The B.C. government is calling on the courts to rule on the controversial decision to consult on restricting the flow of bitumen through pipeline or rail across British Columbia.
Alberta Premier Rachel Notley says she wants progress soon in the impasse between her province and British Columbia over the Trans Mountain pipeline or she will ratchet up the pressure.
NDP Premier John Horgan insists he supports “every corner” of the province despite criticism from some northern municipalities he is not championing the oil and gas industry of northern British Columbia.
Over the last five years, oil pipelines have emerged as one of the most divisive issues in Canadian politics. Central to that debate is Kinder Morgan’s controversial proposal to twin an existing pipeline and ship up to 890,000 barrels of oil per day from Alberta to the B.C. coast.
The Trans Mountain expansion has sparked mass protests, lawsuits and an unprecedented trade war between sparring NDP premiers in Alberta and British Columbia. It has become a political bargaining chip in the nation’s approach to fighting climate change, and the subject of hundreds of closed-door meetings between governments, stakeholders, and Indigenous decision-makers.
The British Columbia government is eliminating PharmaCare deductibles for working families with the lowest incomes in the province, helping to make sure they get the prescription medicines they need but currently are struggling to afford, Health Minister Adrian Dix announced today.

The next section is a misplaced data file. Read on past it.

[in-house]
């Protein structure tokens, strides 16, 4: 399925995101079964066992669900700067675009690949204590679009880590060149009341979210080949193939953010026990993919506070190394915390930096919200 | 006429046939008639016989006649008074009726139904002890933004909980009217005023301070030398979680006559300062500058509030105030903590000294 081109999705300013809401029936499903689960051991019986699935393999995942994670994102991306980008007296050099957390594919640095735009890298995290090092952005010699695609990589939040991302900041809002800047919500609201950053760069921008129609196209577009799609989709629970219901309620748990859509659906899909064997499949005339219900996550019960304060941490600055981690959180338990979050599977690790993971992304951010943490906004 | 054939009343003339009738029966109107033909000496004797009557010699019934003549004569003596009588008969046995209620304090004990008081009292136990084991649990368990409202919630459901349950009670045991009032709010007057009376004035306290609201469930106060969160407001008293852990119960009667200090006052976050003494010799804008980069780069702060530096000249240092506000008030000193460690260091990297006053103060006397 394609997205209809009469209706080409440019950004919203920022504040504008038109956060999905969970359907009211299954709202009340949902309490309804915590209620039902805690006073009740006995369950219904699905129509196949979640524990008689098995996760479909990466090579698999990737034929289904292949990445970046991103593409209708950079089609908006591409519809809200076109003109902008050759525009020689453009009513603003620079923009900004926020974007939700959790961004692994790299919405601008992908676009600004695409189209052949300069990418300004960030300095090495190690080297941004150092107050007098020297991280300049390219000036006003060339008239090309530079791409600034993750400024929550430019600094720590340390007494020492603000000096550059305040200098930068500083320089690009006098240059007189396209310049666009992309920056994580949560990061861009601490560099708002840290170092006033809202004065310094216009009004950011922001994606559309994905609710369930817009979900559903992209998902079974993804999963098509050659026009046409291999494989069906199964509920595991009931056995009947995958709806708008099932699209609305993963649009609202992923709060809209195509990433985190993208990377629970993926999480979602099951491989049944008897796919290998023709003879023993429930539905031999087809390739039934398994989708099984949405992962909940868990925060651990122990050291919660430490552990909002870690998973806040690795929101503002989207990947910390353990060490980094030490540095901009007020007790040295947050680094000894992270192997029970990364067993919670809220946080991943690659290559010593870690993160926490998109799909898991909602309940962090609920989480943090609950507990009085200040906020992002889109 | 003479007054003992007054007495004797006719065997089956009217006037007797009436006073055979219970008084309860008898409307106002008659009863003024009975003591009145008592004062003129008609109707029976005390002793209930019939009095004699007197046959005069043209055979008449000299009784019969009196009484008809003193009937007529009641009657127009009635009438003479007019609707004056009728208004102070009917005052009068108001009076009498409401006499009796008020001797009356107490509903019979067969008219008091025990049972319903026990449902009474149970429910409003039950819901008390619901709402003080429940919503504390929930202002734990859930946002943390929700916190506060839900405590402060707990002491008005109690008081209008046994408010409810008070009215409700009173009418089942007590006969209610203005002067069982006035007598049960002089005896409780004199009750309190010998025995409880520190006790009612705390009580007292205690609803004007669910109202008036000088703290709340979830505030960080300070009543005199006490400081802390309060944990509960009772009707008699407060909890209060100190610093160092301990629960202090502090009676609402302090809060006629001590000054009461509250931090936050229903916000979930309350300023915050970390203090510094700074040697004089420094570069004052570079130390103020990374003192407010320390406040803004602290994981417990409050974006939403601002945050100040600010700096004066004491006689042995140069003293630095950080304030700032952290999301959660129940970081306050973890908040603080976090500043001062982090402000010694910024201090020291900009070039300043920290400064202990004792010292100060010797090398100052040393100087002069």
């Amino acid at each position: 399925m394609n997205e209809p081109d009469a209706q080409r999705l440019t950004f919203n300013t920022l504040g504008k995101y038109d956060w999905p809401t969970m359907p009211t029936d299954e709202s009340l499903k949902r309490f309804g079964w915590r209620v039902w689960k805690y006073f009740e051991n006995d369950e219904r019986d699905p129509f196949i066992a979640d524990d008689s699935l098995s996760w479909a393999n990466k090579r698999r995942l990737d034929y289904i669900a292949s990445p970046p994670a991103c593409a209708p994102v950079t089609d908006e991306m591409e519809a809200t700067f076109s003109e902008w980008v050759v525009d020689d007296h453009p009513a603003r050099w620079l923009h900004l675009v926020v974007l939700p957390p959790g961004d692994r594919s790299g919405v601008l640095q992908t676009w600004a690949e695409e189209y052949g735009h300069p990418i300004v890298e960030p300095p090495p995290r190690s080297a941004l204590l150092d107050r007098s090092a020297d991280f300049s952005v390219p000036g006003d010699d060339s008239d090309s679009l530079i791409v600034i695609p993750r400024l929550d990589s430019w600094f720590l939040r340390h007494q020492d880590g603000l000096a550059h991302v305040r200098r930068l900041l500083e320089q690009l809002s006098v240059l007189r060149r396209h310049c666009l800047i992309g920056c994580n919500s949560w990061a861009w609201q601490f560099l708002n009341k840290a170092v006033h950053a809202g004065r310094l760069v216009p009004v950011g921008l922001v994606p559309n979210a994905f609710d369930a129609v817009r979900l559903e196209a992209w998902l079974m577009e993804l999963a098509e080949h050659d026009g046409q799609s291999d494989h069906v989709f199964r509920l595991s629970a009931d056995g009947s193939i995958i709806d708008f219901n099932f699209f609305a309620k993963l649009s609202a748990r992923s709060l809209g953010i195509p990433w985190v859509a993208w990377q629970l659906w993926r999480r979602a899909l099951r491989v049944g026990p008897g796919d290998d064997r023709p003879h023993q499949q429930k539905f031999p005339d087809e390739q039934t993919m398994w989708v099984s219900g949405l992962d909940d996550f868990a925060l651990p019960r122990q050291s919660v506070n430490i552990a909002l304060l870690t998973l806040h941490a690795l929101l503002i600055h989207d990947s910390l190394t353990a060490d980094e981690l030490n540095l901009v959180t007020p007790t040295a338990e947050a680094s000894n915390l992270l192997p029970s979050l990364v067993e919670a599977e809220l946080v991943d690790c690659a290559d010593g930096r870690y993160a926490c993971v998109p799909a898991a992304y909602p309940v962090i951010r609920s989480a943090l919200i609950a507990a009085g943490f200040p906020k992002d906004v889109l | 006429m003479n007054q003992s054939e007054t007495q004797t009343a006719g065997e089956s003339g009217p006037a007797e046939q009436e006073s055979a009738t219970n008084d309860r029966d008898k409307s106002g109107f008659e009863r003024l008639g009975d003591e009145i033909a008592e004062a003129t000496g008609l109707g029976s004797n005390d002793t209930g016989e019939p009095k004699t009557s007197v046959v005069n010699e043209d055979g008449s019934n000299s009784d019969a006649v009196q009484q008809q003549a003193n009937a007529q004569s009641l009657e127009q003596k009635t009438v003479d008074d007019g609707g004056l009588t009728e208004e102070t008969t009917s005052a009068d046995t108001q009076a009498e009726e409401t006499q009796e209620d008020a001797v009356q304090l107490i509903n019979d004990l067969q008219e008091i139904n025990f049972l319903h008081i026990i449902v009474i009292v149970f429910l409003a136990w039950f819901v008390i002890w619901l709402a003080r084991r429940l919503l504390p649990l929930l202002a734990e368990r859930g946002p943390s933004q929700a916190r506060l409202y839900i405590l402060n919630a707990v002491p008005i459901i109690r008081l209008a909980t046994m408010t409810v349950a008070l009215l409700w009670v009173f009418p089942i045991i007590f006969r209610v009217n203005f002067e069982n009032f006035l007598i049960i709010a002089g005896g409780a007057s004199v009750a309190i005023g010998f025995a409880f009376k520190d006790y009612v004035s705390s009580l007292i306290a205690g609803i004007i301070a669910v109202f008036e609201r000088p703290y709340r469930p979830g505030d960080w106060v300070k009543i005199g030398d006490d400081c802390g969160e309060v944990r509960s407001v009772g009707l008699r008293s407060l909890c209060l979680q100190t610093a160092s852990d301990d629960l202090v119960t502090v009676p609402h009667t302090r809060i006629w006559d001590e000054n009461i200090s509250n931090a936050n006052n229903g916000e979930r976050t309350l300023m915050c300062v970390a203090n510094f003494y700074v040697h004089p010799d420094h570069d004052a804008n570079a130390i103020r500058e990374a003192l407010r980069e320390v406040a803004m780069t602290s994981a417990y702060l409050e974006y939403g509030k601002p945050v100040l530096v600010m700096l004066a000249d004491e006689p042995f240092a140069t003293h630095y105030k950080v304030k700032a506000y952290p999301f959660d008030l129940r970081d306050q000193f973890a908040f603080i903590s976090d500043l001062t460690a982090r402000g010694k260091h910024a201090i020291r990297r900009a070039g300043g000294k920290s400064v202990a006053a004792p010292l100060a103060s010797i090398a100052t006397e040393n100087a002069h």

One of the significant economic costs of constructing Trans Mountain’s heavy oil pipeline is the impact it will have on B.C. motorists at the pumps. This is because the price to transport petroleum products to British Columbia along the existing Trans Mountain system will more than double once the expansion becomes operational. As confirmed by Natural Resources Canada , transportation costs for delivery of crude oil and petroleum products to British Columbia are passed onto consumers.
British Columbia Premier John Horgan doesn’t intend to respond to any provocation from Alberta in the escalating trade dispute over the Trans Mountain pipeline.
Horgan said Wednesday it is not in anyone’s interests to fuel the spat between the two provinces.
BC Hydro’s independent regulator says British Columbia could obtain power equivalent to that generated by the Site C dam from the province’s existing hydroelectric infrastructure, at a savings of billions of dollars.
The B.C. Utilities Commission (BCUC), in its final report on the Site C dam, swept aside BC Hydro’s long-standing objections to reclaiming the power it currently sells to the United States under the Columbia River Treaty.
A debate has been raging in the central interior of British Columbia over the pace and scale of post-wildfire salvage of dead trees. In fact, the debate started while the fires were still burning.
The salvage debate pits those who want to recover any remaining economic value in burnt wood while still possible (typically within two years) from those who don’t wish to see another major disturbance (logging) visited on a site that has just experienced a major disturbance.
“So the policy direction will be new and different, but at the same time we’ve got a lot of continuity as of basic Liberal values.”
Those values, according to Wilkinson, centre on promoting free enterprise, fiscal responsibility and eschewing deficit spending.